October issue 2010
On September 23, a US Federal Court presided over by Judge Richard Berman sentenced Dr Aafia SIddiqui to 86 years in prison. This sentence was an enhancement of a February 2010 verdict, in which she was found guilty on seven counts of attempted murder and armed assault against US officials.
The enhancements, which applied to the latest sentence, are as follows: hate crime enhancement, official victim enhancement, criminal history enhancement, obstruction of justice enhancement, premeditation and lastly, terrorism enhancement.
Said Barrister Rana Sajjad, in his op-ed piece for theExpress Tribune: “The judge applied all the enhancements that he possibly could.” Sajjad maintained that according to the judge, Dr Aafia’s offences were hate crimes, motivated by her antipathy for America; she attacked US officials, thus the official victim enhancement, and she “lied” on the witness stand, hence obstruction of justice enhancement. “As much as these enhancements seem extraordinary,” continued Sajjad, “they pale in comparison to the aptly described ‘ceiling shattering’ terrorism enhancement … it appears that while applying this enhancement, due process of law was not followed. This is because earlier the judge had refused to admit the evidence presented by the prosecution to prove Dr Aafia’s intent to carry out terrorist attacks in the US. How ironic and contradictory is it then that the same judge enhanced Dr Aafia’s sentence on the basis of a charge for which evidence was not even admitted?”
Following the verdict, calls for a mistrial have reverberated across Pakistan on the grounds that not only is the sentence disproportionate to the crime, but also because there have been several procedural discrepancies. It is widely believed that the evidence was not substantial enough to carry such a conviction.
More than anything else, Dr Aafia’s trial has been a media trial. Since her disappearance in 2003 to her reappearance in 2008, her subsequent arrest, trial and conviction, little has been established as fact. But the stories emanating in the press, though speculative, have come to be accepted as fact in the public realm.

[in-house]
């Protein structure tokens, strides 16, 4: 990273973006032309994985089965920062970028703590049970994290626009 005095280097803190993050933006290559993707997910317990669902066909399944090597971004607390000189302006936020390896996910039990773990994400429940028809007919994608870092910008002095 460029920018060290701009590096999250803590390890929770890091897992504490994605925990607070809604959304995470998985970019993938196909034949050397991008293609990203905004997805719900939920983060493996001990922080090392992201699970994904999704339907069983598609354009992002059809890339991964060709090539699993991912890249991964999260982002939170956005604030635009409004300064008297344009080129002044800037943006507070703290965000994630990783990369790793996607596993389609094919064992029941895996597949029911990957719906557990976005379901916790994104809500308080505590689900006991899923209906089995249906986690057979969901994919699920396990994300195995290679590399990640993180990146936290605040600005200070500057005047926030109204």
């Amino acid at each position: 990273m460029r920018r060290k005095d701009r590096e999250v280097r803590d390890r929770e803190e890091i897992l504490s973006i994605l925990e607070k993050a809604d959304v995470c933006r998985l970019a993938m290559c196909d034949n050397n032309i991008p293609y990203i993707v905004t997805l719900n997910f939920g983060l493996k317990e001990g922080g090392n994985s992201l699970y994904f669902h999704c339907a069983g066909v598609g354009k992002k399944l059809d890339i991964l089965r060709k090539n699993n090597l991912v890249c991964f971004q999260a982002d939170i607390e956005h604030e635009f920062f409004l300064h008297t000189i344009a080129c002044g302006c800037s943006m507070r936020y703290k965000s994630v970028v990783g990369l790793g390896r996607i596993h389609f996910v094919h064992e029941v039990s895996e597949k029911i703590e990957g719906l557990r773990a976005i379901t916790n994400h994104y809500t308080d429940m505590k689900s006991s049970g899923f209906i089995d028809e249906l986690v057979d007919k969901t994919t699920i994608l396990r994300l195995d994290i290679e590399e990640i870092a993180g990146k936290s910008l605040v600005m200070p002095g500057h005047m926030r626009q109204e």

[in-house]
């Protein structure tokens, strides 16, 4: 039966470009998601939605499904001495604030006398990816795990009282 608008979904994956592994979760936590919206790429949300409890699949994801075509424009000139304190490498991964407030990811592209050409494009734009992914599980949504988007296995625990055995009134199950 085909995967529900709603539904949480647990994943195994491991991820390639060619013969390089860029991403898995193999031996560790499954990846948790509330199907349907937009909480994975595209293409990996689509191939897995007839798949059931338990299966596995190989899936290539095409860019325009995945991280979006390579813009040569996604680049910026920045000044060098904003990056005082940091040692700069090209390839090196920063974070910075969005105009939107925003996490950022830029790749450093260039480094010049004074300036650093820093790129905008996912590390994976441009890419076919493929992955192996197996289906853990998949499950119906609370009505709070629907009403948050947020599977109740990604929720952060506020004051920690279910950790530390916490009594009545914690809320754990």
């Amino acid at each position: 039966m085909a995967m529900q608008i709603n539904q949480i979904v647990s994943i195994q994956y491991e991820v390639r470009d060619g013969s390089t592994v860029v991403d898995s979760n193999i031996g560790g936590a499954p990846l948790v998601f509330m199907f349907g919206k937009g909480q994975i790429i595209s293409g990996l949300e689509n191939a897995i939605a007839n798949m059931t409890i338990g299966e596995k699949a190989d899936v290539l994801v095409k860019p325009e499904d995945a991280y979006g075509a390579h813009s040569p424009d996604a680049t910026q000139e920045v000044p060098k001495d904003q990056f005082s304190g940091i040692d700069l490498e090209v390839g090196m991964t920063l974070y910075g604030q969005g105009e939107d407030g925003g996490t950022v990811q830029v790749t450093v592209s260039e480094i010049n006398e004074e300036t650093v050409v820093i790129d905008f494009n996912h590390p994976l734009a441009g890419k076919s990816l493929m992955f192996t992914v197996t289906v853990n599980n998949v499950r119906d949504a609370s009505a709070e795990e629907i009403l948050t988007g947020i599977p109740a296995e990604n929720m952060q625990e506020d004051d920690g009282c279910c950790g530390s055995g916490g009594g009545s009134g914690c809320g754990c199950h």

Depending on which side of the divide the reading public comes from, in one part of the world Dr Aafia is the “daughter of Islam” and “daughter of Pakistan,” and in another, she is “Lady Al-Qaeda” and “terror mom.” While Pakistan has been castigated in the western media for its “unquestioning” acceptance of Dr Aafia’s family’s version of the story – that she has no ties to Al-Qaeda, was picked up by Pakistani intelligence agencies, handed over to the Americans, detained at Bagram and subjected to torture and rape – outside of Pakistan there is an almost unanimous and unquestioning belief that Dr Aafia does indeed have links with Al-Qaeda.
In a jury trial, conjecture, surmise and perception play a significant role, says Omair Mohsin, an Islamabad-based legal expert who has a doctorate in law. It is widely believed that Dr Aafia’s in-court behaviour, speech against Jews, Zionists, and the judge and jury, and her remark, “Death to Americans” while allegedly shooting at the US officials (with only US soldiers’ accounts as proof), worked against Dr Aafia. With the media at a frenzy with the story, the judge and jury could not have been entirely oblivious to popular opinion – all of which proved to be her undoing.
According to Mohsin, the defense lawyers can get a significant part of the jury removed if there is any indication they are biased. Then why did the Pakistan government-appointed defense team not initiate any such action, especially when their client also expressed these concerns?
Dr Aafia was “dragged through an illegal trial, the process of which was flawed from beginning to end,” according to Yvonne Ridley, the British journalist/filmmaker who was captured by the Taliban, voluntarily converted to Islam and was subsequently released, her story catapulting her to fame in 2004. She dubbed Dr Aafia the “Grey Lady of Bagram.” Ridley has also accused the US of “throwing the Geneva conventions out the window” in Dr Aafia’s case.
Ridley maintains there are FBI log sheets that prove Dr Aafia was not “offered” consular access, neither was she informed of her rights to these services. “The US stands guilty of violating the Vienna Convention on Consular Relations by failing to afford a Pakistani citizen – in this case Aafia – the right to consular access,” she states.
However, what constitutes consular access or services? The Pakistan government did hire a team of lawyers to represent Dr Aafia, and paid a sum of two million rupees as fee. Dr Aafia however, was not happy with the lawyers. She stated several times during the February 2010 court proceedings, that they were not her lawyers.